|December 4, 2003
Volume 34 Number 6
|A publication for the faculty, staff, administrators, and friends of California State University, Chico|
Philosopher Jacob Needleman Delivers Message of Hope for America
Speaking quietly and intimately to a packed Laxson Auditorium on Nov. 13, renowned philosopher Jacob Needleman declared that America is "still a symbol of the good."
It doesn't matter that there are things that are wrong, Needleman said, because "it's still correctable. There is great hope as long as we understand the reasons for America."
CSU, Chico students have been exploring those reasons with Needleman's book, The American Soul: Rediscovering the Wisdom of the Founders, the 2003-2004 Book in Common.
Needleman maintained that the founding of America was inspired by a "deep goodness" that is an essential part of human nature, which resulted in a longing for free expression of a moral purpose. Even though that initial purpose has become covered over with self-serving attitudes, consumerism, and materialism, he said, there is still the possibility of "searching together for what we stand for."
He invited all Americans to "recognize the deeper meanings of America" and to "forget the usual clichés." It is all too easy, Needleman asserted, to come up with shallow answers when pondering such important words as freedom, independence, equality, and democracy.
"What do we love when we love freedom?" he posed. The answer, he said, has to be more than "I can do what I want or have what I want." It is the freedom to "really think and come to our own conclusions, our own sense of values."
Needleman acknowledged that many people today, especially students, are angry about America and its actions. He proposed philosophical inquiry as the legitimate solution to that anger. Anger can be displaced, he said, by looking for deeper meaning in the American experience. "If we educate people to hate America, we kill hope," he stated. "You have not the right to take away people's faith -- even if it seems naïve -- without putting something in its place."
Explaining how he came to be a philosopher, Needleman said that it was his need to find answers to the great unanswerable questions: Who am I? What does it mean to be human? Why is there suffering? Is death the end? How should we live? These "questions of the heart" cannot be answered by science or logical knowledge, he said, nor answered with ordinary thinking. It is part of human nature is to ask these questions, he said, and philosophy is born out of that yearning to understand life's mysteries.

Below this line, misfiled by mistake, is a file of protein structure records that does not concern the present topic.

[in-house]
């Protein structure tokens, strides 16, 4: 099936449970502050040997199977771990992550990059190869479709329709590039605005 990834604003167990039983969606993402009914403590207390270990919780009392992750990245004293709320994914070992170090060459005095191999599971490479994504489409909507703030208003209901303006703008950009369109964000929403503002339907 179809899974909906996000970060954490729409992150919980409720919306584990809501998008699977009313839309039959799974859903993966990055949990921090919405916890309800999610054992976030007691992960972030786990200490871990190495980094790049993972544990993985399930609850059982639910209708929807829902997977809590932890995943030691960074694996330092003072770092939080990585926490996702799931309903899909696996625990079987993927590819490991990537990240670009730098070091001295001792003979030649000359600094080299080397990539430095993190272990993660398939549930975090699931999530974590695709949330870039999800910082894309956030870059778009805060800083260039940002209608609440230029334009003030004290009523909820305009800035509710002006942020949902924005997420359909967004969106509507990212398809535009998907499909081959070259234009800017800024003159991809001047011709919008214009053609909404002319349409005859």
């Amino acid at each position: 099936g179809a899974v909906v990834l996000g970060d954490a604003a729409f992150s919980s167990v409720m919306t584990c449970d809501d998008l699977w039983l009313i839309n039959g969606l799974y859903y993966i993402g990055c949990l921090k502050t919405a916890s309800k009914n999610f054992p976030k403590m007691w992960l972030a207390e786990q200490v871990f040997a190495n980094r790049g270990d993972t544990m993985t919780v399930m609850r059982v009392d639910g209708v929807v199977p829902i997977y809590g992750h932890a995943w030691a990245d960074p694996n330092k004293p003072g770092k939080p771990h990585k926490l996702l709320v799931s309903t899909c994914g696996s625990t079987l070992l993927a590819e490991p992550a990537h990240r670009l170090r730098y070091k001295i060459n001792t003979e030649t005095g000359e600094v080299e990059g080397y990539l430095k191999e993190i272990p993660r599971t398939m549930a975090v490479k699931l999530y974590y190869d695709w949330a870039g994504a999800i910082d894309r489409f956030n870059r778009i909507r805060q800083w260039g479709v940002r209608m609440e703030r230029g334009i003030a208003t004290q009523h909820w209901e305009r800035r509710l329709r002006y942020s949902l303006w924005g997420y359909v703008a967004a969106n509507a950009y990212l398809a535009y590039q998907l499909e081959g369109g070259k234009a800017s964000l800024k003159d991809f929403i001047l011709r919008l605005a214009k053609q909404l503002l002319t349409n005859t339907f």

Also essential to human nature, Needleman said, is a yearning to participate in something greater than self. He called it a "search for the truer self within us" and a "search for conscience." He said America was founded on such a search and proclaimed America as the "protector of the search for conscience."
America is a unique place, Needleman asserted. It is not an ethnic identity; people become American citizens by adopting the values of America, and they can do that superficially or deeply. Many people today are interested in searching for the deeper meaning of America, he declared. They hunger to determine whether America is still necessary in the world and can still be the hope of the world.
He encouraged his listeners to get some friends together to explore these vital questions and to join in the quest to recover the soul of America, concluding: "We can-not expect the government to do the search for us, but the government will not prevent us, so let's roll!"
Professor Greg Tropea, who assigned The American Soul as required reading for his Logic and Critical Thinking class, believes Needleman is one of the most important thinkers in America today. "In a time when destructive impulses strive to make great things small," Tropea said, "Needleman calls us to the thoughtfulness that opens our eyes to the great truths of the heart."
Needleman is a professor of philosophy at San Francisco State University and author of several books. His visit was sponsored by Chico Performances and the Office of the Provost.
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